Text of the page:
Beleaguered clothing retailer New Look has announced new store closures in addition to the 60 declared earlier in 2018, underlining struggles faced by the company.

Now 85 stores will close, and that number could rise to 120 of the 593 shops operated by the company in the UK.

Revised lease terms and renegotiated rents, resulting in between 15% and 55% cuts in rent for 393 stores, have helped improve profitability. Underlying profits reached £22.2m ($29m), contrasting a loss of £10.4m ($13.7m) the year before.

New Look must look to replicate rivals successful strategy

However, even though the decline in like-for-like sales has slowed – only falling 3.7% in the 26-week period to 22 September – so far, the turnaround plan has improved company finances. Yet the company has much longer-term problems to solve than dropping sales.

According to MarketLine data, the UK apparel market only grew by 1.7% in 2017 and 0.9% the year before, signalling intense rivalry between leading companies. Forecasts predict growth to continue to be slow, meaning New Look is unlikely to be helped by market conditions.

Amid near-constant sales seasons, companies such as Inditex (owner of the Zara brand) have thrived due to exceptionally adaptable and fast supply chains which have greatly reduced the need for discounting.

New Look must replicate that success if the brand is to rebuild. Getting fashionable clothing into stores quicker than rivals enables trends to focus on the products offered by a single retailer.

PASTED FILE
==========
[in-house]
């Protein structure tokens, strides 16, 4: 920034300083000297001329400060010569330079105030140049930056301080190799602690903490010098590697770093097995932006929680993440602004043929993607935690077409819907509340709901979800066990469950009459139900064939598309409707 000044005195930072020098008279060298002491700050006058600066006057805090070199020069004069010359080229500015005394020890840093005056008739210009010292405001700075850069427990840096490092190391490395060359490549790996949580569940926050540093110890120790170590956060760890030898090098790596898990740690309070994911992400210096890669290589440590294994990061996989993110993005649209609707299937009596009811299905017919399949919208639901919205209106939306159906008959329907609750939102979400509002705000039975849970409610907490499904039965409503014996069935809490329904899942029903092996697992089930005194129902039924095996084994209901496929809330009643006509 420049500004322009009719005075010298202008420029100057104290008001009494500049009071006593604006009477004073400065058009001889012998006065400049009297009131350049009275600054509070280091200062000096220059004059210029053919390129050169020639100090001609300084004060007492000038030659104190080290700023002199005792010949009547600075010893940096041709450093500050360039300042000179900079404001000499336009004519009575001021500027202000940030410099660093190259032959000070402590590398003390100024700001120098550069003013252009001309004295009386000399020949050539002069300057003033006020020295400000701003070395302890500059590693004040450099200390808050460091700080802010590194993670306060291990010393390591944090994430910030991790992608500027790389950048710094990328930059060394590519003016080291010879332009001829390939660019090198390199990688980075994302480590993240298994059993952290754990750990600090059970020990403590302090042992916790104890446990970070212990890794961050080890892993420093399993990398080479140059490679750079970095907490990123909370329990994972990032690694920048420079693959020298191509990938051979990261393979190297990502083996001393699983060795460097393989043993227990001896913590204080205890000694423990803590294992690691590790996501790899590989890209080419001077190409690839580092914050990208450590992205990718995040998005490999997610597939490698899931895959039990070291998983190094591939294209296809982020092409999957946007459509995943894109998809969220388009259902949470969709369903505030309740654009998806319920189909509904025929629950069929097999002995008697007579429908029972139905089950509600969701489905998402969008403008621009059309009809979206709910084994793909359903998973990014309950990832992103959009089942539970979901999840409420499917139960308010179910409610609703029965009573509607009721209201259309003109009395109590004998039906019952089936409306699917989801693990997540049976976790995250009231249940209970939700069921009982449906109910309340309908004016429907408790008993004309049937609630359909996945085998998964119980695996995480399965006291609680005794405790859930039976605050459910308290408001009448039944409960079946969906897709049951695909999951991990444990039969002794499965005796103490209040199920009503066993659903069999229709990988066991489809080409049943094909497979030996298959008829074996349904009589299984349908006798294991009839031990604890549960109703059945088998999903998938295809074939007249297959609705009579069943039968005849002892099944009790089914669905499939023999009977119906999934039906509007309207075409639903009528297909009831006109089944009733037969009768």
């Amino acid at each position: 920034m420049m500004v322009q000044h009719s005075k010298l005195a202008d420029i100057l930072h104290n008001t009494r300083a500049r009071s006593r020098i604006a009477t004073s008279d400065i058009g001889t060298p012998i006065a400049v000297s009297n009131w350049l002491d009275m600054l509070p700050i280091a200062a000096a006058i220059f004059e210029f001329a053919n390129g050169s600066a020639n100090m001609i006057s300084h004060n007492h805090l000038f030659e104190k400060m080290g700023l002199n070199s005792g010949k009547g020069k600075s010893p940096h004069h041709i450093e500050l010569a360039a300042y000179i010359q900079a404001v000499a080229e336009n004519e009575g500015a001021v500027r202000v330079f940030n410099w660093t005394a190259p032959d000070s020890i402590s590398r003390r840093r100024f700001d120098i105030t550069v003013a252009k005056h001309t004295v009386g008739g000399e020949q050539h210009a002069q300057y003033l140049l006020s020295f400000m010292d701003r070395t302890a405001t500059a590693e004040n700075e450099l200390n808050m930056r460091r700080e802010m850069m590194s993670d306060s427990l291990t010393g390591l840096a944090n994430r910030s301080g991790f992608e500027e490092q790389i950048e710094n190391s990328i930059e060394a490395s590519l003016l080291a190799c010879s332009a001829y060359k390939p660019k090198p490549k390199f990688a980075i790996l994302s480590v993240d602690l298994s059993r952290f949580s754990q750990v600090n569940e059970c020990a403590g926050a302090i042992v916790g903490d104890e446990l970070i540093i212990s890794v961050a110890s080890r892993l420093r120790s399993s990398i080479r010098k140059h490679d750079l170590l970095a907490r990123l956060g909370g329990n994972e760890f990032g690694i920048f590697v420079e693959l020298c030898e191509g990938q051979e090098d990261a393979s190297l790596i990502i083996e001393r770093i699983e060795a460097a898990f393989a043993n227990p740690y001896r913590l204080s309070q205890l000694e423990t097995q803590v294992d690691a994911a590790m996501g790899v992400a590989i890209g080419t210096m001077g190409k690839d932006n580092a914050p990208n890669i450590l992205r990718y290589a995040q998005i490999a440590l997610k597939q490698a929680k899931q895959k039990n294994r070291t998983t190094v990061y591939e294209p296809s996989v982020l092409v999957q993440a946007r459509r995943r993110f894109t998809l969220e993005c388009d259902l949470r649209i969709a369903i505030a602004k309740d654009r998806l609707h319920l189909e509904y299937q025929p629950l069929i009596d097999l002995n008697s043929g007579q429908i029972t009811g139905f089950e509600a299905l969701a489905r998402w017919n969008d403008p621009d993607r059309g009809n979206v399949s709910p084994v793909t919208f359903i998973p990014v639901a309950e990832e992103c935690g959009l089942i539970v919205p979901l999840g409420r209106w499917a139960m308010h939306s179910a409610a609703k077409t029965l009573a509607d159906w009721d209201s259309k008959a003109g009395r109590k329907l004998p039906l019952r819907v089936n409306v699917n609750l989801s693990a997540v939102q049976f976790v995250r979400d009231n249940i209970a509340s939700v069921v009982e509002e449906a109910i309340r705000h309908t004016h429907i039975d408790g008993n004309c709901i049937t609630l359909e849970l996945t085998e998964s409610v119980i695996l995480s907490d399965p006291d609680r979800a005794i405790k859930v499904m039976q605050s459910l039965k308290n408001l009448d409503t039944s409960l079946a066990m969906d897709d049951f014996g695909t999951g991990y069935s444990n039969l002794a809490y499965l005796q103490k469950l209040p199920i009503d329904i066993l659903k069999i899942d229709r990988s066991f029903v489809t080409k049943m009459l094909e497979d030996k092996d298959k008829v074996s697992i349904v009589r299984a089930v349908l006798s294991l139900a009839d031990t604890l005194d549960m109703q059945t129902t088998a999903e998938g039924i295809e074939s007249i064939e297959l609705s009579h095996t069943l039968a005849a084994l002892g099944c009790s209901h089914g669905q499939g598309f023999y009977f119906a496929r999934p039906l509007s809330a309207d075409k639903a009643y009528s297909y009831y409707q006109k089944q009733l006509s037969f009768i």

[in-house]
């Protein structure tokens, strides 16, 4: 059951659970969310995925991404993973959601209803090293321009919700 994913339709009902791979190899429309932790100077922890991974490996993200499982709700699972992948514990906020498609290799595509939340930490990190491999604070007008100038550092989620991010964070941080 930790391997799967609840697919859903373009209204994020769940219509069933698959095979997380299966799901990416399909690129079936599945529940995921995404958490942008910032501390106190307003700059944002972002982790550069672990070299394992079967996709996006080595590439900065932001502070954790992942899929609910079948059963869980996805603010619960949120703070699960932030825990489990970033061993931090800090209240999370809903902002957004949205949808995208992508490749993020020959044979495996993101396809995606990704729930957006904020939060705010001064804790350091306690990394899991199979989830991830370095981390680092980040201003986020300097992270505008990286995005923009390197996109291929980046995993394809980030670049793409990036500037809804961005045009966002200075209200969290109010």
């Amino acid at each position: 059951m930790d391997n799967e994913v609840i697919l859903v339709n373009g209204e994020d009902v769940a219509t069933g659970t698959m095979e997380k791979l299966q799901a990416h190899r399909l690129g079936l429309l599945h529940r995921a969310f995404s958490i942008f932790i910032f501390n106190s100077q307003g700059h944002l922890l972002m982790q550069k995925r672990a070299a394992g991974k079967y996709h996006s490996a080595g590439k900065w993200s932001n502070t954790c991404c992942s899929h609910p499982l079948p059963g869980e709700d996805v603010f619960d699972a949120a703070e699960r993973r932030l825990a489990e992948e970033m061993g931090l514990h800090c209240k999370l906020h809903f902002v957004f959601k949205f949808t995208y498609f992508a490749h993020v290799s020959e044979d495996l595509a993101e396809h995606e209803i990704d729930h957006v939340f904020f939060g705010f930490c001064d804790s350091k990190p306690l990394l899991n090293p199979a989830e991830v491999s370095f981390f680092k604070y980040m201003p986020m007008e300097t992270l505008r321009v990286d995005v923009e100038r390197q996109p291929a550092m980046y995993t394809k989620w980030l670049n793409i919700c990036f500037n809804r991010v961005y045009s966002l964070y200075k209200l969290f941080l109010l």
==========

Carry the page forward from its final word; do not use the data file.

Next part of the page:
Selling more products at full price should be the primary aim. Other big high-street names, most notably Marks & Spencer, have struggled to do just that, entering a lengthy series of recovery plans with limited success.

Higher average point-of-sale prices could be achieved through replicating the speed at which clothing ranges in Zara can be transformed to suit swiftly changing consumer tastes. Doing so will not be easy.

Recovery plan is helping but is only a short-term solution

That New Look is closing more stores to revive sustainability suggests the degree of investment needed to match the nimbler Inditex remains unfeasible, at least at present.

Although the decision in June 2018 to slash the price of 80% of items to below £20 ($26) helped to boost sales, and to an extent revive revenues, such strategies are extremely short-term.

However, the turn-around plan is improving the odds of success.  If current trends continue, like-for-like sales should soon return to growth, improving profitability and providing much-needed cash flow.

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